Being honest at this stage is critical. If you need $50K/yr to live that’s a lot harder to fund than if you need $20K/yr to live.

I’d love a fancy new mountain bike every couple years, but I don’t want to work full-time to pay for it so I am going to get a less fancy mountain bike every 5-6 years which means I can work part-time.

$25 saved and invested = $1/yr for life!

If I had realized the above was true when I was 25 I would have been retired at 35 and never looked at money the same again. Fancy new tires for your bike cost $100. If you just look at it from the perspective of how much $100 is compared to your salary it’s easy to spend that money. If you ask yourself “would I rather have the new tires or have to earn $4 less per year forever?” it becomes a lot clearer that you want to keep riding the old tires on your bike until they are truly worn out.

Make your money work for you!

There are a number of ways to invest your money so it gets a reasonable return. You can buy a rental property, invest in the stock market, buy a business, etc… The key is to not let it sit in a savings account being eaten away by inflation. Personally I’m investing in stocks because I am too lazy to do the rental property thing while working full-time. I’m running a consulting business which is great for deductions, but it’s not scalable the way a manufacturing business would be. I’m too lazy to start a second business.

Wealth is spending investment income.

Once you’ve invested your money never take out the principal. If you have $10K in investments earning 10%/yr after inflation think of that as $1K/yr of income. Never spend more than the $1K. Ideally never spend more than part of that $1K. That way your investments will always grow.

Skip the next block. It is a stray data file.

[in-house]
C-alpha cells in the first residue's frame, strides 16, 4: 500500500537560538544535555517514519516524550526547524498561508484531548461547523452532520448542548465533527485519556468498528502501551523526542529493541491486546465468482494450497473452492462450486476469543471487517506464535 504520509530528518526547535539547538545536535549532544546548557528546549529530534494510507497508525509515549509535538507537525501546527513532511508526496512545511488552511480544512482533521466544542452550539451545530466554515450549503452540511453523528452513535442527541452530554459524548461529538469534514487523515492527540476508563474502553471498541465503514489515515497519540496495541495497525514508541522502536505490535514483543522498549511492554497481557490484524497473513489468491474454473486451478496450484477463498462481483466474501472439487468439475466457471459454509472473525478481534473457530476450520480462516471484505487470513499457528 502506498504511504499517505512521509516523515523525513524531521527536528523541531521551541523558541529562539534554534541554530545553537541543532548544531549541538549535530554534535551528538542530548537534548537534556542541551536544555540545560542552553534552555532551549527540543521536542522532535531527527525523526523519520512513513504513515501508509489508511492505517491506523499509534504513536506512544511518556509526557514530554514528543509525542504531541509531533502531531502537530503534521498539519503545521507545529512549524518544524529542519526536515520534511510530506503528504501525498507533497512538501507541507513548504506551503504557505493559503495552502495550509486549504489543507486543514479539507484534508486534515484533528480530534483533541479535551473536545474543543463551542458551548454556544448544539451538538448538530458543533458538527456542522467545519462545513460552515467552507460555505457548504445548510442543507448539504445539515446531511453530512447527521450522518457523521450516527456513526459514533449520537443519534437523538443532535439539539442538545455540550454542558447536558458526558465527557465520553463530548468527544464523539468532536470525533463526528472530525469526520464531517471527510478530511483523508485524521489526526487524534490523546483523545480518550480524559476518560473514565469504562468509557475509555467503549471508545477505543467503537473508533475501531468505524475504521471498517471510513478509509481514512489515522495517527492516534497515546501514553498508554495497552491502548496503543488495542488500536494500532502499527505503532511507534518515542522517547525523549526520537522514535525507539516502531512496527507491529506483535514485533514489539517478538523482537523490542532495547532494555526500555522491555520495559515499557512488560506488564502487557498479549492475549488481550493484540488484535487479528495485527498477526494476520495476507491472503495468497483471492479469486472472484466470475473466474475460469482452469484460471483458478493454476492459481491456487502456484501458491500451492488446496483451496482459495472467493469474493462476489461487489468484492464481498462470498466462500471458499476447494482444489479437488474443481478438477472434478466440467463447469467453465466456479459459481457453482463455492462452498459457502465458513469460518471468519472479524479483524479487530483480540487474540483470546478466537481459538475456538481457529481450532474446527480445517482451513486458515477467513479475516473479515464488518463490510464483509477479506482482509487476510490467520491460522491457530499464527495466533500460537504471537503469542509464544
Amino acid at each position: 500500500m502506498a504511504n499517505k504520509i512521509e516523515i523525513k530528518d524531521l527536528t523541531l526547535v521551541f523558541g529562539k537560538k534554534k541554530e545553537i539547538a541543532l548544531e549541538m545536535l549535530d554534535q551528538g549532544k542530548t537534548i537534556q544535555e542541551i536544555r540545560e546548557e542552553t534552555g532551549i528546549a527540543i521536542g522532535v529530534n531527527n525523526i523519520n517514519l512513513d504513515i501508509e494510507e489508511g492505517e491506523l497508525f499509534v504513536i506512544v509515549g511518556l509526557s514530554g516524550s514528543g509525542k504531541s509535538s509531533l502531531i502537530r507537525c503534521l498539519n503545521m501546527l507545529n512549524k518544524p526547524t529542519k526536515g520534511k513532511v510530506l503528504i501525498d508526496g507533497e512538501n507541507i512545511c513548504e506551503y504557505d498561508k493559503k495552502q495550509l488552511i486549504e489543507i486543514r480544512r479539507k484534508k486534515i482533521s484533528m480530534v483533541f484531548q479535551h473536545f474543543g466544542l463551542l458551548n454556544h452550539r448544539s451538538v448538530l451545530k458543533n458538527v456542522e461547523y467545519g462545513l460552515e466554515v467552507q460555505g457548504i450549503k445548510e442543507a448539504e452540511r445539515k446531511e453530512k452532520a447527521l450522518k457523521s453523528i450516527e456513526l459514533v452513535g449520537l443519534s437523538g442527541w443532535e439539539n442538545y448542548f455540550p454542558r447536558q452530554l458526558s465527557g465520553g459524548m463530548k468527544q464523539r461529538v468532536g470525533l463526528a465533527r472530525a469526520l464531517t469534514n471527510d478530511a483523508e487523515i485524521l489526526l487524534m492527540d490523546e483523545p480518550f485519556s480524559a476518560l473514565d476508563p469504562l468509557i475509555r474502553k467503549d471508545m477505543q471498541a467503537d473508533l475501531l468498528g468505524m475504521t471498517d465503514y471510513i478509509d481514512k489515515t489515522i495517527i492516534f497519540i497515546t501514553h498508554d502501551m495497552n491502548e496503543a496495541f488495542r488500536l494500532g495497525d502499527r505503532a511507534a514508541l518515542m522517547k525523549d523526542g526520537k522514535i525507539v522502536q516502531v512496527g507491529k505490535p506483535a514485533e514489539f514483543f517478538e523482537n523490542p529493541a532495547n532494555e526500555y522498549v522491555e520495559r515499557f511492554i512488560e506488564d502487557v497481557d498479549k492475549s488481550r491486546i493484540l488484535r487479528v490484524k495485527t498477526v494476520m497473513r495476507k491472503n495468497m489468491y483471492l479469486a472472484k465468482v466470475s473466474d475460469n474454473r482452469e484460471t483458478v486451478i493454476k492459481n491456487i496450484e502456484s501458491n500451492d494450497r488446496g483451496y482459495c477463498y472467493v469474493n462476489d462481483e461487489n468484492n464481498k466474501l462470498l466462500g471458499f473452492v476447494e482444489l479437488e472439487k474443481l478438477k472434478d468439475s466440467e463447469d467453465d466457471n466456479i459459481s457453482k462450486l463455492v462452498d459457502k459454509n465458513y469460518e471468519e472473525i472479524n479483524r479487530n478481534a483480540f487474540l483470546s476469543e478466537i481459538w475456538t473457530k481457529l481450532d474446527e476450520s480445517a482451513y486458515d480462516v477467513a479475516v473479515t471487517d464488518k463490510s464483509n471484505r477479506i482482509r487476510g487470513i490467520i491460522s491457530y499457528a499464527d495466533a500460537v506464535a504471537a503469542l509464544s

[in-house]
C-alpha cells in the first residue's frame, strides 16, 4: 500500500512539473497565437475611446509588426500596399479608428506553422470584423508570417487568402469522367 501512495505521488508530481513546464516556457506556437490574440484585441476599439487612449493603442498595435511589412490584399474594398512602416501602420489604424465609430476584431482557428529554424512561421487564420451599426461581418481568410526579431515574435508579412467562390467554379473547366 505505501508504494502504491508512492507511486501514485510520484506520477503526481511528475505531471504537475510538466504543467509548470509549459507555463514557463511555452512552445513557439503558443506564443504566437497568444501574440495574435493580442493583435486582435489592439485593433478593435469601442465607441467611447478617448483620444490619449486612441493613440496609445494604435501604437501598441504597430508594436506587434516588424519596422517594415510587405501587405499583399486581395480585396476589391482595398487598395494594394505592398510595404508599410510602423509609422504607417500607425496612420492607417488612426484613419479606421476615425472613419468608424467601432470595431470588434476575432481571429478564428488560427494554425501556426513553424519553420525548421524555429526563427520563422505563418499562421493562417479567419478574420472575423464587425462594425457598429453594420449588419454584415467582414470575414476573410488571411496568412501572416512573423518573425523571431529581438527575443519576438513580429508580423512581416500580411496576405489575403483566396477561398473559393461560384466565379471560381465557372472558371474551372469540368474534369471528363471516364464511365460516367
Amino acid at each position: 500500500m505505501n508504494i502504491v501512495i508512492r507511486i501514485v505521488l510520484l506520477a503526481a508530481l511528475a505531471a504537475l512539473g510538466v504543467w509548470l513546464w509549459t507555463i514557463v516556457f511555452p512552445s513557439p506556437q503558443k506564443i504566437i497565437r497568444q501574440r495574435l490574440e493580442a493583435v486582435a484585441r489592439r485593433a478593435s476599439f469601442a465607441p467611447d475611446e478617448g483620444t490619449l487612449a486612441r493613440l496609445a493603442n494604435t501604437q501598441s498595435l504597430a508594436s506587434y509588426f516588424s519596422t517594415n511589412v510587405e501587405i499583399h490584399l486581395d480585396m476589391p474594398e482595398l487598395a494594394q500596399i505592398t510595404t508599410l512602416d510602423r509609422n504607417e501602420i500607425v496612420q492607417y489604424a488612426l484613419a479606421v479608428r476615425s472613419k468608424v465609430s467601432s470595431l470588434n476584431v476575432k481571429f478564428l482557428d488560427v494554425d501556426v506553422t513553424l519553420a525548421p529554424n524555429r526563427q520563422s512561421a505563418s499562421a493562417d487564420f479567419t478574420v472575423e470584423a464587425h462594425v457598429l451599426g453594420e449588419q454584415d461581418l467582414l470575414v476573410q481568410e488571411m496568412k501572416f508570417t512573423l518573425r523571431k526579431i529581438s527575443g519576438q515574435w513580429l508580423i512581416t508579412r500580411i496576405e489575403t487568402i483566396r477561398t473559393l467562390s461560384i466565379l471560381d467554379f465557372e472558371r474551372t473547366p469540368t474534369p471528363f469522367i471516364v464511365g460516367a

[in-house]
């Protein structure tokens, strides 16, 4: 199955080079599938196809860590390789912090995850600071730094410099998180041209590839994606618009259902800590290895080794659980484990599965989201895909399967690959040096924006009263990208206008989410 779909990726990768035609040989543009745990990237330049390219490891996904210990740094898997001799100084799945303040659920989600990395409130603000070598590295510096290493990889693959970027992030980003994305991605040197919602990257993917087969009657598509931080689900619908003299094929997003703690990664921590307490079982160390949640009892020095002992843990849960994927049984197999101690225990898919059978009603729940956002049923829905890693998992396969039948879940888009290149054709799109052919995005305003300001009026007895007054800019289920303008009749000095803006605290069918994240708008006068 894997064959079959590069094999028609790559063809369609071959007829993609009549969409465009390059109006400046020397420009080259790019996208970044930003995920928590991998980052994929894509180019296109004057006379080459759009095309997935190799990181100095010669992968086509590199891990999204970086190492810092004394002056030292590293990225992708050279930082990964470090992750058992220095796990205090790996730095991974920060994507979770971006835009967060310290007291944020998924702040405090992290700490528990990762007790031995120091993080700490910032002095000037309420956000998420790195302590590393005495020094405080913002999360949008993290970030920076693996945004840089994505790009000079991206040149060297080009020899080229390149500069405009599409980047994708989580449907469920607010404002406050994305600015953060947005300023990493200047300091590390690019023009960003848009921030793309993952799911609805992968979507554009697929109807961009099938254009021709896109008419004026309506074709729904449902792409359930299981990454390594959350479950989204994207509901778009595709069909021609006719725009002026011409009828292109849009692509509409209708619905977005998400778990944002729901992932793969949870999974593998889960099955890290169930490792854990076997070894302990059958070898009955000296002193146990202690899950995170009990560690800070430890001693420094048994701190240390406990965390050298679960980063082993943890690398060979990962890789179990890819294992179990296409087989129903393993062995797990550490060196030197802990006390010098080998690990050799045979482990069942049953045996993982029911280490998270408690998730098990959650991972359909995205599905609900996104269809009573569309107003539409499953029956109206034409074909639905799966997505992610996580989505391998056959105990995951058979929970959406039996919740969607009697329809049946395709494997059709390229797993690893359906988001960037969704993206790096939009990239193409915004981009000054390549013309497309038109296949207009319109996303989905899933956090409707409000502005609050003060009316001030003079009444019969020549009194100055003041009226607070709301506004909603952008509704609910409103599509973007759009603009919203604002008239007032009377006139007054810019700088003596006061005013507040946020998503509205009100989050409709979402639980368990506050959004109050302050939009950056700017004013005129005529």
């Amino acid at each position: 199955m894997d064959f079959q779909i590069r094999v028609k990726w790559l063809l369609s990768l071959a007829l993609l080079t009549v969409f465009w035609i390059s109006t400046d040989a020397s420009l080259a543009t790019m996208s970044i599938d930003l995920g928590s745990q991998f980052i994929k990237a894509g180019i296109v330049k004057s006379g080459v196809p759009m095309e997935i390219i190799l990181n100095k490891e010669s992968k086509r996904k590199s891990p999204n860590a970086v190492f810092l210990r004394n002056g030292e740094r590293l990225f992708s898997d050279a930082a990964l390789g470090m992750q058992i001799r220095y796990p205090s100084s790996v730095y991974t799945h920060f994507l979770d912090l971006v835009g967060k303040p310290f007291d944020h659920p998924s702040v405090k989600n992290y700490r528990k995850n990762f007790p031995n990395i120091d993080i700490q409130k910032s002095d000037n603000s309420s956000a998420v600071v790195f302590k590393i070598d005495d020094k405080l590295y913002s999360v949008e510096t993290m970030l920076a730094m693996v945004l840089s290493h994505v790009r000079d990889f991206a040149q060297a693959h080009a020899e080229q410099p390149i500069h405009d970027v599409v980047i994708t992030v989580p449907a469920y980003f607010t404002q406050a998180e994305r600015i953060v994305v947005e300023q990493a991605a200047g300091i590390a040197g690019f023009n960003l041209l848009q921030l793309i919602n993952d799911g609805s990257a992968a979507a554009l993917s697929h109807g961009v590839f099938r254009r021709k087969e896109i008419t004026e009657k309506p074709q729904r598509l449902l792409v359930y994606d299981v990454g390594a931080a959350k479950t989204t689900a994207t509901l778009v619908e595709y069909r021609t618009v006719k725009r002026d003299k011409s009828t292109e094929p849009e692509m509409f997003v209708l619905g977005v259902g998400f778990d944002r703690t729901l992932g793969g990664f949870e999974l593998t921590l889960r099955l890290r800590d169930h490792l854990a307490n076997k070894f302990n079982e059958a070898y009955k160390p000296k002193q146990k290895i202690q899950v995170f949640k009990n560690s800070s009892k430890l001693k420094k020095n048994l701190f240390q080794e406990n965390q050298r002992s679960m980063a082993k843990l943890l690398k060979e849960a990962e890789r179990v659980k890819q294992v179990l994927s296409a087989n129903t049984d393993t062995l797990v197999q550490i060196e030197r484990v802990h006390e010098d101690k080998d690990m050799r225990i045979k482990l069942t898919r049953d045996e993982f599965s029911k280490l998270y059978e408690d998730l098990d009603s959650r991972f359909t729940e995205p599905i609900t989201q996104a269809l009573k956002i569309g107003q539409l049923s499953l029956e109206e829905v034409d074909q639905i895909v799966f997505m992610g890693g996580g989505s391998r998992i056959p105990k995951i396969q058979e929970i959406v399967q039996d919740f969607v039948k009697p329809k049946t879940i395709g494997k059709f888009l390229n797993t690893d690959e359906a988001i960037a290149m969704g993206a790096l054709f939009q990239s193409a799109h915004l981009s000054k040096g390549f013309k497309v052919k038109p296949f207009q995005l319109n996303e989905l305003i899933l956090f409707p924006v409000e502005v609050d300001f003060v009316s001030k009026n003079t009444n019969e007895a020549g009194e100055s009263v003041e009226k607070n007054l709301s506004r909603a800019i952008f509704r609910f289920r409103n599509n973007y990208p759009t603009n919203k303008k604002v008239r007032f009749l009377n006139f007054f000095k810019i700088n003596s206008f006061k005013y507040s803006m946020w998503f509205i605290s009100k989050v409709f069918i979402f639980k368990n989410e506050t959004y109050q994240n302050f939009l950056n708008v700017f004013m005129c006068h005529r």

If you make $120K/yr at a job and spend it all each year you aren’t wealthy. You are a highly successful wage slave.

If you make $30K/yr off your investments and live happily off $20K/yr you are wealthy.

Part-time work is still a ton of awesome!

It’s nice to dream about giving your job the big Fuck You! and never working another day of your life, but if you can’t do that working part-time is still a pretty awesome option. If you are right now working Monday to Friday with 4 weeks off per year including stat holidays and you start going part-time here is what it means:

  • Taking Fridays off = 38% more time off per year
  • Taking Friday and Monday off = 77% more time off per year
  • Working 2.5 days per week = 96% more time off per year

So you can nearly double your free time in a year while still earning 50% of what you do now.

If you earn $40K/yr now and a can live off $20K/yr you can save $20K/yr until you get enough investments then switch to part-time and ride that bike a lot more.

If you save $1 working full-time then invest it at 7.5% after inflation and switch to part-time work you will have $2 after 10 years and $4.25 after 20 years. So you can save hard and then start enjoying your life while your money grows to whatever amount you need.


  • $40K/yr salary after tax
  • Cost of living $20K/yr
  • Save $20K/yr for 7 years
  • Invest at 10% after inflation
  • Work part-time earning $20K/yr for 10 years
  • Stop working and earn $20K/yr from investments for the rest of your life